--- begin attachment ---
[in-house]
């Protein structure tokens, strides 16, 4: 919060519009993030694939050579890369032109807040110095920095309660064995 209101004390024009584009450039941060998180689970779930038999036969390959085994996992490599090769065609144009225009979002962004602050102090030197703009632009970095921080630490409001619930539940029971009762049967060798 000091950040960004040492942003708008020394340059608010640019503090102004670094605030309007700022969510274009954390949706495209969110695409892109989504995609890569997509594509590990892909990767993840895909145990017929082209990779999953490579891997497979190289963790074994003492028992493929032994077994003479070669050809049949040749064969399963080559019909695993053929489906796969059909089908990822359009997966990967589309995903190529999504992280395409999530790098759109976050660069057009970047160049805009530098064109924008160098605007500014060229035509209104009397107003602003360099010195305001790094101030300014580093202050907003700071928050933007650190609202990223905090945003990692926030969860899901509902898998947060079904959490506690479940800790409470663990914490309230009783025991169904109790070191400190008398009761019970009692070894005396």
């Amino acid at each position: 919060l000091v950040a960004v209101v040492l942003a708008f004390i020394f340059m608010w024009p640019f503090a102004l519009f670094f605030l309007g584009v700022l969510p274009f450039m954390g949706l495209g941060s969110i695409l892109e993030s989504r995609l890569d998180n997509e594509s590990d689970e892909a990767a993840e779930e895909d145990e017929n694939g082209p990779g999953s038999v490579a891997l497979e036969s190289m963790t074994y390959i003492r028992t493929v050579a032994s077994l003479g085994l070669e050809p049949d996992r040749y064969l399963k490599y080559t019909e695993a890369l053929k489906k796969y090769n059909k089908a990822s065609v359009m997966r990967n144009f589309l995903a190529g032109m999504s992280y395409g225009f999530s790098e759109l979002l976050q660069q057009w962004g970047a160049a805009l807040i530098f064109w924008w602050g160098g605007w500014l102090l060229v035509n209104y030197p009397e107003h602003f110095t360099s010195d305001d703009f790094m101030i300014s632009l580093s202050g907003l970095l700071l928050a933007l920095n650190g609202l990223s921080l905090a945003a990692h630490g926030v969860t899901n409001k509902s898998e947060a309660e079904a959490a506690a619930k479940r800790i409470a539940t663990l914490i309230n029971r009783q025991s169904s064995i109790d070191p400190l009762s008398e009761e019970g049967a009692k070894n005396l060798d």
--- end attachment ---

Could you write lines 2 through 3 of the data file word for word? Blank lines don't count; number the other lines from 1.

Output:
């Protein structure tokens, strides 16, 4: 919060519009993030694939050579890369032109807040110095920095309660064995 209101004390024009584009450039941060998180689970779930038999036969390959085994996992490599090769065609144009225009979002962004602050102090030197703009632009970095921080630490409001619930539940029971009762049967060798 000091950040960004040492942003708008020394340059608010640019503090102004670094605030309007700022969510274009954390949706495209969110695409892109989504995609890569997509594509590990892909990767993840895909145990017929082209990779999953490579891997497979190289963790074994003492028992493929032994077994003479070669050809049949040749064969399963080559019909695993053929489906796969059909089908990822359009997966990967589309995903190529999504992280395409999530790098759109976050660069057009970047160049805009530098064109924008160098605007500014060229035509209104009397107003602003360099010195305001790094101030300014580093202050907003700071928050933007650190609202990223905090945003990692926030969860899901509902898998947060079904959490506690479940800790409470663990914490309230009783025991169904109790070191400190008398009761019970009692070894005396």
């Amino acid at each position: 919060l000091v950040a960004v209101v040492l942003a708008f004390i020394f340059m608010w024009p640019f503090a102004l519009f670094f605030l309007g584009v700022l969510p274009f450039m954390g949706l495209g941060s969110i695409l892109e993030s989504r995609l890569d998180n997509e594509s590990d689970e892909a990767a993840e779930e895909d145990e017929n694939g082209p990779g999953s038999v490579a891997l497979e036969s190289m963790t074994y390959i003492r028992t493929v050579a032994s077994l003479g085994l070669e050809p049949d996992r040749y064969l399963k490599y080559t019909e695993a890369l053929k489906k796969y090769n059909k089908a990822s065609v359009m997966r990967n144009f589309l995903a190529g032109m999504s992280y395409g225009f999530s790098e759109l979002l976050q660069q057009w962004g970047a160049a805009l807040i530098f064109w924008w602050g160098g605007w500014l102090l060229v035509n209104y030197p009397e107003h602003f110095t360099s010195d305001d703009f790094m101030i300014s632009l580093s202050g907003l970095l700071l928050a933007l920095n650190g609202l990223s921080l905090a945003a990692h630490g926030v969860t899901n409001k509902s898998e947060a309660e079904a959490a506690a619930k479940r800790i409470a539940t663990l914490i309230n029971r009783q025991s169904s064995i109790d070191p400190l009762s008398e009761e019970g049967a009692k070894n005396l060798d």